# Integration by parts done fast

Even though I've been through countless instances where I needed to use integration by parts, to this day, I still derive it from the chain rule, identify my 'parts' and apply the formula.

At some lecture a while back, one of my profs did a two step integration by parts in like 30 seconds. It went so fast, looked so easy, and I never caught on to how he did it. The answer just fell out.

What are you favorite tricks for quick integration by parts? Everything goes, mnemonics, special notation, or maybe some other trickery?

Speed is the number one priority here. I'd rather have a fast method that requires some practice to master, than have a slow method that can be learnt quickly!

• You mean if you saw $\int x \sin x \ dx$ you would first rederive integration by parts for this case via the product rule of differentiation? I suggest practicing a lot more to do it without reverting back to 'first principles'. – Simon S Jun 18 '15 at 19:39
• I think you're looking for this: tabular integration by parts. – vadim123 Jun 18 '15 at 19:45
• No, i mean if I see that integral, I would write $d(ux) = udx + xdu$, integrate, rewrite, write something like $u = ...$ and $v = ...$, plug in and go. Isnt this a bit slow? – JuliusL33t Jun 18 '15 at 19:45

The main result is $$\int udv = uv - \int vdu$$ which means you pick out 2 parts from your integral -- you will differentiate one, and integrate the other one, which often will give you some idea of what the next integral will look like before any arithmetic was carried out.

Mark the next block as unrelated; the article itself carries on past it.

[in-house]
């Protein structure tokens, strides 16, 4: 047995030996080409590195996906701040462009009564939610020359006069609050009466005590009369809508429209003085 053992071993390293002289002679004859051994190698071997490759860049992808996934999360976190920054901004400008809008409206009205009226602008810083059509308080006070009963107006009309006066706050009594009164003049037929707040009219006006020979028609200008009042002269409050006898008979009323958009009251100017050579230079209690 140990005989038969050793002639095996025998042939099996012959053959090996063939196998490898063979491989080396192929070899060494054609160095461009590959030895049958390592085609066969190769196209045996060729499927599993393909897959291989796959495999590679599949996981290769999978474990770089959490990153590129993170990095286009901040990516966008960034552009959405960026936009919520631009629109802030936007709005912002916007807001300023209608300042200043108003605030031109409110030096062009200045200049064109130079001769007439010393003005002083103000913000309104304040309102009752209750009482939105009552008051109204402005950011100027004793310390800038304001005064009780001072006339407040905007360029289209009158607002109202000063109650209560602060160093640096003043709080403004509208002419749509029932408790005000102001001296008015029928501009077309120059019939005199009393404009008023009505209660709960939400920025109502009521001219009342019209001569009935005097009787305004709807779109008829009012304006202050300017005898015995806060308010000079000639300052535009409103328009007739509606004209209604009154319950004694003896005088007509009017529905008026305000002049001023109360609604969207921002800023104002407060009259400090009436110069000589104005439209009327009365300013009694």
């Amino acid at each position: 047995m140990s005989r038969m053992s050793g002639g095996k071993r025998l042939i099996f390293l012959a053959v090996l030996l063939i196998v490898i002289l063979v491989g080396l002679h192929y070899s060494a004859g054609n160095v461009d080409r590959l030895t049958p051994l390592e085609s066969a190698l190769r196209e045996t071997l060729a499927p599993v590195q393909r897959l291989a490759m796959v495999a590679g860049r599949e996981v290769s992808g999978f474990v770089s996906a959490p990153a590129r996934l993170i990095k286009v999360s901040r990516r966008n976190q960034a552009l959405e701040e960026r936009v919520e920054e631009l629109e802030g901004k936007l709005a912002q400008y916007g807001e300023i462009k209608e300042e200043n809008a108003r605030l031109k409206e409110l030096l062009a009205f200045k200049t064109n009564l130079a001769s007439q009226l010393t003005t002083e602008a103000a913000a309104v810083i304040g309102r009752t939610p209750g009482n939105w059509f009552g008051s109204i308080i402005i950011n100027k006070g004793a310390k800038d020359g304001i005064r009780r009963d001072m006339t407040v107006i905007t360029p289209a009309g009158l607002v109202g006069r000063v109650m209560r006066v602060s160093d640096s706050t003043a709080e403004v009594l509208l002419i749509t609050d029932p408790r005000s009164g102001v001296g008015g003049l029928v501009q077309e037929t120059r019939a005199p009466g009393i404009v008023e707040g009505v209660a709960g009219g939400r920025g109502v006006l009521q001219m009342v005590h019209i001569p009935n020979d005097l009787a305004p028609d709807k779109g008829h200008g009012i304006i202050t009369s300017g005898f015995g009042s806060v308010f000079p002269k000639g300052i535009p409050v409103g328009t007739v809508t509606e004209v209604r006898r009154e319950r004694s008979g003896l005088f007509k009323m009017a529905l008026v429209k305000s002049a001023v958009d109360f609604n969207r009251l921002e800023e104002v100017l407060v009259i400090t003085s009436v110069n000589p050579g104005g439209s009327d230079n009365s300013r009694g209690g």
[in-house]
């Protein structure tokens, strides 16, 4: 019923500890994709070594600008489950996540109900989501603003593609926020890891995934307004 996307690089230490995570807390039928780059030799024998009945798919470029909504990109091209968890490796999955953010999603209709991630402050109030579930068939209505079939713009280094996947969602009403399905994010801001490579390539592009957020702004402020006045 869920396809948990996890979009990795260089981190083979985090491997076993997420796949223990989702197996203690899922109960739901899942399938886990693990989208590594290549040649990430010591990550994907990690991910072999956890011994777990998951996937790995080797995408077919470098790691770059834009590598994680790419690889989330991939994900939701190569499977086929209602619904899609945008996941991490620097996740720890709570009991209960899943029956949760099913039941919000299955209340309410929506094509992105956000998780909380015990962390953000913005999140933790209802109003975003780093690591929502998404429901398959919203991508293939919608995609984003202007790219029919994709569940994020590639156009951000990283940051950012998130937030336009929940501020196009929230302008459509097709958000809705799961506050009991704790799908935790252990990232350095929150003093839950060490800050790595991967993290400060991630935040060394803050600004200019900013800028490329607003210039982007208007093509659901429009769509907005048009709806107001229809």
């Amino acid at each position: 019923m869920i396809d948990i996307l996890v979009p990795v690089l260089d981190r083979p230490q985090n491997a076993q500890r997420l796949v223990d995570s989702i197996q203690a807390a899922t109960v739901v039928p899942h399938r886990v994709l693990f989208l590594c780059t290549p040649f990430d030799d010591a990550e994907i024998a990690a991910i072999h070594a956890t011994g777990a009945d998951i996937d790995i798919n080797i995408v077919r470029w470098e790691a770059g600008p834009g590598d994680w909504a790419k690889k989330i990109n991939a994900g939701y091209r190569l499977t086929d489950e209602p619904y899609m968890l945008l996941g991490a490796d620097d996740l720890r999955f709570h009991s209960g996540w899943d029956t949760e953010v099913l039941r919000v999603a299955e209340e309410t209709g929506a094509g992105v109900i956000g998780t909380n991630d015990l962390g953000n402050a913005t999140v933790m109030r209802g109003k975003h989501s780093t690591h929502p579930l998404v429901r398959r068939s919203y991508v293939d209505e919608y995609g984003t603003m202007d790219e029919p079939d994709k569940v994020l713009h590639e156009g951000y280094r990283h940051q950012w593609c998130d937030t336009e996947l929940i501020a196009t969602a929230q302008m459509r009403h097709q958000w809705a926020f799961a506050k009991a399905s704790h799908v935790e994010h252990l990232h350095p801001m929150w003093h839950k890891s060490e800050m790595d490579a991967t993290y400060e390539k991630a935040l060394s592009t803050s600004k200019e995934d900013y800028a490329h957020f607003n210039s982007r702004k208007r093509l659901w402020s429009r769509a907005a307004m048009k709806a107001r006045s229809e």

• I think I was expecting something more miraculous. I don't like the tabular method that John describes, since it seems to hide the mathematical machinery, and most people seem to have the formula memorized... Maybe I just have a weak memory, who knows.... I think I'll do one integration by parts problem every morning for a month or so, it'll stick eventually.... – JuliusL33t Jun 18 '15 at 21:46
• I'll leave this answer unaccepted, just in case someone really is holding onto some secret way that I've never seen before – JuliusL33t Jun 18 '15 at 21:48

It might have been the Stand and Deliver "tic-tac-toe" method.

It involves a table: derivatives of one function, anti-derivatives of the other function, and a column with an alternating sign.

So things like $\int x^5 \cos(x) dx$ are really fast. Take derivatives of $x^5 (5x^4, 20x^3, 60x^2, 120x, 120)$, anti-derivatives of $\cos(x) [\sin(x), -\cos(x), -\sin(x), \cos(x), \sin(x), -\cos(x)]$. Multiply the $x^5$ by the first anti-derivative in the list, and keep the sign ($x^5 \sin(x)$). Multiply the $5x^4$ by the second anti-derivative, and switch the sign ($5x^4 \cos(x)$). Continue until the term is zero:

$$\int x^5 \cos(x) dx \\ = x^5 \sin(x)+5 x^4 \cos(x)-20 x^3 \sin(x)-60 x^2 \cos(x)+120 x \sin(x)+120 \cos(x)+C.$$

• The tabular (tableau) method – Paul Jun 18 '15 at 20:42